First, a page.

The education department pushed back GW’s first federal deadline to ensure all new online content is accessible for individuals with disabilities.
The University signed a resolution agreement in March requiring officials to implement a plan by Oct. 1 to improve online accessibility after an investigation found GW was inaccessible for individuals with visual impairments. GW and the Department of Education agreed to shift the deadline to Jan. 15 to establish a plan to make all new online content accessible – including developing training for staff members, officials said.
University spokeswoman Lindsay Hamilton said the University is continuing to develop a “thorough” plan to ensure new online content is accessible to individuals with disabilities. She said the University and the Department of Education’s Office for Civil Rights agreed to an updated deadline but did not specify when the deadline changed.
Hamilton said GW is committed to providing an inclusive and “accessible environment” including the University’s websites and digital content.
“The University has a very large online presence and the technology that powers it is constantly evolving, thus monitoring and addressing accessibility issues is an ongoing effort,” she said in an email.
Hamilton declined to say what the new plan will look like and if it will be available to the public. She also declined to say who is involved in crafting the plan, how the plan will include staff training and what the training will include.
Hamilton declined to say when the staff training will be implemented and how training will make officials more aware of online disability compliance. She also declined to say how much it will cost to implement the changes and what additional resources will be required to make these changes.
The University fell under federal investigation in April 2017 for website navigation issues, like a lack of captions for images and videos, for individuals with disabilities. GW was one of more than 2,000 elementary, secondary and post-secondary schools facing federal disability investigations in January.
Officials from the Office for Civil Rights found that several GW web pages – including the University’s homepage and Facebook page – lacked captions, proper formatting and the ability to access content without a mouse. OCR mandated that GW develop a notice directing individuals to request that web content is made accessible and create a process to ensure that inaccessible content will be made accessible in an “expedient manner” by April 1, 2020.
Disability experts said that while it’s not uncommon for OCR to push a university’s deadline for a resolution agreement, it could mean GW is making progress on the goal but lacked resources or staffing that could not be secured in five months.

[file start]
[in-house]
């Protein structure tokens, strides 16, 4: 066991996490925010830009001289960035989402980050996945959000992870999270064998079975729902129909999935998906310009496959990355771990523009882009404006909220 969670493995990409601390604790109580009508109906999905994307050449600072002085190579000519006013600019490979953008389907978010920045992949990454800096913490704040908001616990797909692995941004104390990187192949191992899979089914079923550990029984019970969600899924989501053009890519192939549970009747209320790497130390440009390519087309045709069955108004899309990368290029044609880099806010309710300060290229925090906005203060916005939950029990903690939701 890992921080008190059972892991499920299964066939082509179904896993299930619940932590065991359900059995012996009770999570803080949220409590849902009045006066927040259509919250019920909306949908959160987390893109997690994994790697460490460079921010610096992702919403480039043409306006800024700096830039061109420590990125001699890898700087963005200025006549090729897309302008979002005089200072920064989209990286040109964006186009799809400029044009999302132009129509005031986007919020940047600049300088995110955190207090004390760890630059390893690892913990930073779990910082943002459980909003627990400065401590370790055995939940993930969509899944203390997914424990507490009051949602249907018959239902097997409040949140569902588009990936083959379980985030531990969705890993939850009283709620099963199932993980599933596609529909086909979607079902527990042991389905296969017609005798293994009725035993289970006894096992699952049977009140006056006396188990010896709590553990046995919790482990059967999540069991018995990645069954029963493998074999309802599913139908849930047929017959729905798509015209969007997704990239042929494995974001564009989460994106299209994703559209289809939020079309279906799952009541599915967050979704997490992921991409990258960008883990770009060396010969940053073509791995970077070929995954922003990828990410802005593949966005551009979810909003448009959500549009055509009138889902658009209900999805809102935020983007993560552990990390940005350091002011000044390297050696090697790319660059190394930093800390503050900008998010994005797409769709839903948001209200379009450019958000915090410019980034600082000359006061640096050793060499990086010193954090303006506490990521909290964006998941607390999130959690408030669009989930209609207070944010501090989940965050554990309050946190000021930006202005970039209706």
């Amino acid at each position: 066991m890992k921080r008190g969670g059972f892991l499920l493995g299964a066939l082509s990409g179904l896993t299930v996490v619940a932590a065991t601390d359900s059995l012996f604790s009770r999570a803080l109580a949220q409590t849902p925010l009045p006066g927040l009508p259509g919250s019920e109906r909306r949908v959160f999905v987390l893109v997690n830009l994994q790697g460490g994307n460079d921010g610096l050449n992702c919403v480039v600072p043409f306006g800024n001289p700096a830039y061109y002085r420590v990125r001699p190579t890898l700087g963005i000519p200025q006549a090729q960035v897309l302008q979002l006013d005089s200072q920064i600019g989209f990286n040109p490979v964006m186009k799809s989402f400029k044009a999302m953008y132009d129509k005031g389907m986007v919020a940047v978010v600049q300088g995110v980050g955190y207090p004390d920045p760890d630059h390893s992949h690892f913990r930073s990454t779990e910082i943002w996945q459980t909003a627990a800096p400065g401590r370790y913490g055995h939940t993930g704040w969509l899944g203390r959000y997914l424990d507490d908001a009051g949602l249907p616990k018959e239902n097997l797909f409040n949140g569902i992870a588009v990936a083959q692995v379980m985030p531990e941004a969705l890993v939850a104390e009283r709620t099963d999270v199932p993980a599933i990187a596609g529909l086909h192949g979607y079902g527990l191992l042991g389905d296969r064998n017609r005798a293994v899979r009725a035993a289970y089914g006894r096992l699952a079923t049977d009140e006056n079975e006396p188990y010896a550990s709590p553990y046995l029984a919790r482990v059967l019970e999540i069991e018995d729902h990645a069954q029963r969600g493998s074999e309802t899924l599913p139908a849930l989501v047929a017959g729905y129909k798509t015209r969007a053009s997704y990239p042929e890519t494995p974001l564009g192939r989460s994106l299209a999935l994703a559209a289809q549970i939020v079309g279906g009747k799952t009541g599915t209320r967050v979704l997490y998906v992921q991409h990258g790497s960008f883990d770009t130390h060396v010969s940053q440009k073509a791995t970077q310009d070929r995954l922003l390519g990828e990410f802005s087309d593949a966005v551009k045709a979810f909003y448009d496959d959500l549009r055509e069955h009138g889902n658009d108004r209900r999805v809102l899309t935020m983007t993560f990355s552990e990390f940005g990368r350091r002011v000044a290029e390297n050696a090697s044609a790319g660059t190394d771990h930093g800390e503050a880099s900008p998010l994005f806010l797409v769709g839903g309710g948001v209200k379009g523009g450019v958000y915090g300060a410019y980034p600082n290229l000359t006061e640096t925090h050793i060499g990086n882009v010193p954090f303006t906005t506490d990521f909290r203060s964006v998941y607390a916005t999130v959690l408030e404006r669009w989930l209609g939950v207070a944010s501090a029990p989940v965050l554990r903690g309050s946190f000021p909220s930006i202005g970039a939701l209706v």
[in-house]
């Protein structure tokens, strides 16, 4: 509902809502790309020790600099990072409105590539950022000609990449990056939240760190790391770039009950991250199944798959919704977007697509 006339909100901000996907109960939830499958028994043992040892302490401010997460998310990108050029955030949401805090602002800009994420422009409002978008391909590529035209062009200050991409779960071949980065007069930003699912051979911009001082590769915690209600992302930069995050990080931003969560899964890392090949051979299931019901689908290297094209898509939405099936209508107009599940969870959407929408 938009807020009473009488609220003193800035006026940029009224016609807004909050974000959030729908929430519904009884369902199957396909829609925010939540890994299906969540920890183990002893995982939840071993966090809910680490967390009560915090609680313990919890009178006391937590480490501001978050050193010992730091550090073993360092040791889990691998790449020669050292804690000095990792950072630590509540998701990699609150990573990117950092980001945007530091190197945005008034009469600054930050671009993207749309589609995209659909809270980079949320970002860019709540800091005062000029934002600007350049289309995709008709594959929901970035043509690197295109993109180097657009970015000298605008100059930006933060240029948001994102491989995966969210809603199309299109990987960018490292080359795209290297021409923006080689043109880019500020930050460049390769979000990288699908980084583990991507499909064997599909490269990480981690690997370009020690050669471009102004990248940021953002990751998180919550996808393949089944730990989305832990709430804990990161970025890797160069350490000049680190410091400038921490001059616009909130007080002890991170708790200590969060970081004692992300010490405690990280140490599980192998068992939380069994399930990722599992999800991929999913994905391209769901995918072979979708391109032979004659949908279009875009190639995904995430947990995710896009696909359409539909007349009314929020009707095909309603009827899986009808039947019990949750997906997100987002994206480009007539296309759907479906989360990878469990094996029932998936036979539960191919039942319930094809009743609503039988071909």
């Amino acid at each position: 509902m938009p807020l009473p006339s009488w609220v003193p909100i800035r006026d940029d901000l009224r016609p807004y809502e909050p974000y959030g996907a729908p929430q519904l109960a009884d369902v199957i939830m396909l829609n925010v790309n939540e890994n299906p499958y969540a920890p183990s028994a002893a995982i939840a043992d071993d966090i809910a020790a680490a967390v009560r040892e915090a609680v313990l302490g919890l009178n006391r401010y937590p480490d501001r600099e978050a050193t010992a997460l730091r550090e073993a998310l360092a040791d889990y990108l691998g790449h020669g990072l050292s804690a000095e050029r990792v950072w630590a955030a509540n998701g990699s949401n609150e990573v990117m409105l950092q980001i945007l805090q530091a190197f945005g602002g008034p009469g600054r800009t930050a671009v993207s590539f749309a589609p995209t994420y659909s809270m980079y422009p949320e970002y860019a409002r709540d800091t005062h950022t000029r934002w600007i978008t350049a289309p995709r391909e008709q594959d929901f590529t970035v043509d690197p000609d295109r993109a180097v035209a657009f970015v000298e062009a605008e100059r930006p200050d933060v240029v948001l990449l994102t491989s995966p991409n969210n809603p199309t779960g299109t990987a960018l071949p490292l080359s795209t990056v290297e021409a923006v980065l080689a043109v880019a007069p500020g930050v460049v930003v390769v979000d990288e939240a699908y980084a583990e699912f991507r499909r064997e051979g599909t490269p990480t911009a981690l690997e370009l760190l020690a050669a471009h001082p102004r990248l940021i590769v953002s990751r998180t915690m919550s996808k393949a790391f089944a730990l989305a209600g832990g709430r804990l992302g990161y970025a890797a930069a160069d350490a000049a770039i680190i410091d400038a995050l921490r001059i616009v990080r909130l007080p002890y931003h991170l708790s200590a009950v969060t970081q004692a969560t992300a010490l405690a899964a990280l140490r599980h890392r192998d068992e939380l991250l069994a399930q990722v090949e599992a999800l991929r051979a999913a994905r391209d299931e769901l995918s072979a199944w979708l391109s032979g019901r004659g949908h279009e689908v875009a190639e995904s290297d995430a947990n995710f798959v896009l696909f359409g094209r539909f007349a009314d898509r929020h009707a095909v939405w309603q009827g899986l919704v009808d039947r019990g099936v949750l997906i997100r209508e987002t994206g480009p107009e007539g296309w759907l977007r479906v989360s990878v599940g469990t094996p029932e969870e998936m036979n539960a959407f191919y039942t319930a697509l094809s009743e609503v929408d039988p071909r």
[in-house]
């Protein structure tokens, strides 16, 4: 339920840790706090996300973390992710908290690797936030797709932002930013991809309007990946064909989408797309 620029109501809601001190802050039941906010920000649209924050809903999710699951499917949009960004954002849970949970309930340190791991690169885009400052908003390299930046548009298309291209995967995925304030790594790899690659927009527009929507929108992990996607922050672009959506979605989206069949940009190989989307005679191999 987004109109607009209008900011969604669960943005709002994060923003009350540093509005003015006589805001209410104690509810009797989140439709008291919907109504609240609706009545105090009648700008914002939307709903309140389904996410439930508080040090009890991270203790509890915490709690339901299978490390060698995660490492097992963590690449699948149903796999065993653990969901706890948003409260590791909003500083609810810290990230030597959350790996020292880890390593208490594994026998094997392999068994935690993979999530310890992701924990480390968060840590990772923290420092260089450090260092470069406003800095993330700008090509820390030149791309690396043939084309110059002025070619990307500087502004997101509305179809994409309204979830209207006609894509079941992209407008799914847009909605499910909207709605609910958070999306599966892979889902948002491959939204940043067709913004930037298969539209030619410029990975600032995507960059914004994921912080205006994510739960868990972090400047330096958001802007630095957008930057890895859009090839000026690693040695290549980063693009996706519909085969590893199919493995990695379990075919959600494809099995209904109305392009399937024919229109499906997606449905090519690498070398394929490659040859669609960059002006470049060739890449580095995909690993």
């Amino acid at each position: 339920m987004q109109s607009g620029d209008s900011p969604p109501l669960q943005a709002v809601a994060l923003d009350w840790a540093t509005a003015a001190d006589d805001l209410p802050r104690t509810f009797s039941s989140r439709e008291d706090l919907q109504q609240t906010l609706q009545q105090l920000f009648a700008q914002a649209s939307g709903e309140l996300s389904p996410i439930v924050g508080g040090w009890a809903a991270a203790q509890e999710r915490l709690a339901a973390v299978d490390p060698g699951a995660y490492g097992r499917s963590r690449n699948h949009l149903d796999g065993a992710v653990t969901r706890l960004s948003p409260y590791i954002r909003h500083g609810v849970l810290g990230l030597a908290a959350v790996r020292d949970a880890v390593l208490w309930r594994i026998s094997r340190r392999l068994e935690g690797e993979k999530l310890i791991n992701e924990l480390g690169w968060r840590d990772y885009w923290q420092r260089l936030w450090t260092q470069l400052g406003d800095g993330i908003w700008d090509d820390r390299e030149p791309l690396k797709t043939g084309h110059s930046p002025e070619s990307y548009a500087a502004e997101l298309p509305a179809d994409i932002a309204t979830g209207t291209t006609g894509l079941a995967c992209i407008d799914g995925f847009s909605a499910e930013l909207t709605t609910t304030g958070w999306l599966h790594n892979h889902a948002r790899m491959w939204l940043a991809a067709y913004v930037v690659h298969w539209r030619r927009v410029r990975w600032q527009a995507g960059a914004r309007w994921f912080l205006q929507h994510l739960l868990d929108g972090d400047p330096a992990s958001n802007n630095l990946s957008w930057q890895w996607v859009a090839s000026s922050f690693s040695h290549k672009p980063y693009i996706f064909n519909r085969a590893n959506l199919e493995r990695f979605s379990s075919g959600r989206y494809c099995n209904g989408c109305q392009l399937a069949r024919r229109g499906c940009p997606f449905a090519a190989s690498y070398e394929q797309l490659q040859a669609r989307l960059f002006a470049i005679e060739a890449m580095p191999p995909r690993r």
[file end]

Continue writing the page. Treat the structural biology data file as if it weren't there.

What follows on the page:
Dan Comden, the access technology center manager at the University of Washington, said developing a plan to ensure all new online content is accessible can be time-consuming because accepting new policies and procedures could mean going through several administrators to get a final approval.
“We’re talking about bureaucracies here,” Comden said. “They’re not used to moving quickly.”
Comden said crafting an accessibility plan can also be challenging if a university doesn’t have a lot of experience in web accessibility, but generating a new policy shouldn’t be time-intensive because a university can look to peer institutions for resources and ideas about what its policy should look like.
“They could move quickly on that, that doesn’t have to be a long, drawn-out process,” he said.
Comden said it can be expensive for a university to meet requirements from OCR because changes must be made within only a few months and oftentimes require several additional hires. He said the additional resources are typically expenditures that a school doesn’t have a budget for, making it difficult to quickly find funds to implement the changes.
Jim Stachowiak, the director of assistive technology and the assistant director of AccessibleNU at Northwestern University, said the pushed deadline could indicate that GW is waiting to fill an open position before finalizing an accessibility plan. He said a changed deadline doesn’t indicate a lack of progress, but rather that officials will likely meet the next deadline because they have an additional three months.
“They probably have shown that they have made progress toward that but need more time to complete those goals,” Stachowiak said. “Had they not been doing anything, I don’t think they would have gotten that extension.”
Stachowiak said planning to adjust captions for images and links on web pages – which were both listed as accessibility issues in the initial complaint against the University – should be a “pretty easy fix.”
He added that planning to address issues of color contrast – which was also listed as a concern in the initial complaint – can take more time because it could involve additional web developers and marketers. He said the hires will have to consider the University’s “brand” to ensure color schemes do not create issues for individuals with visual impairments but still remain cohesive with the colors on other University websites.
“That could mean an overhaul of your entire look,” he said.
Meredith Roaten, Jared Gans and Parth Kotak contributed reporting.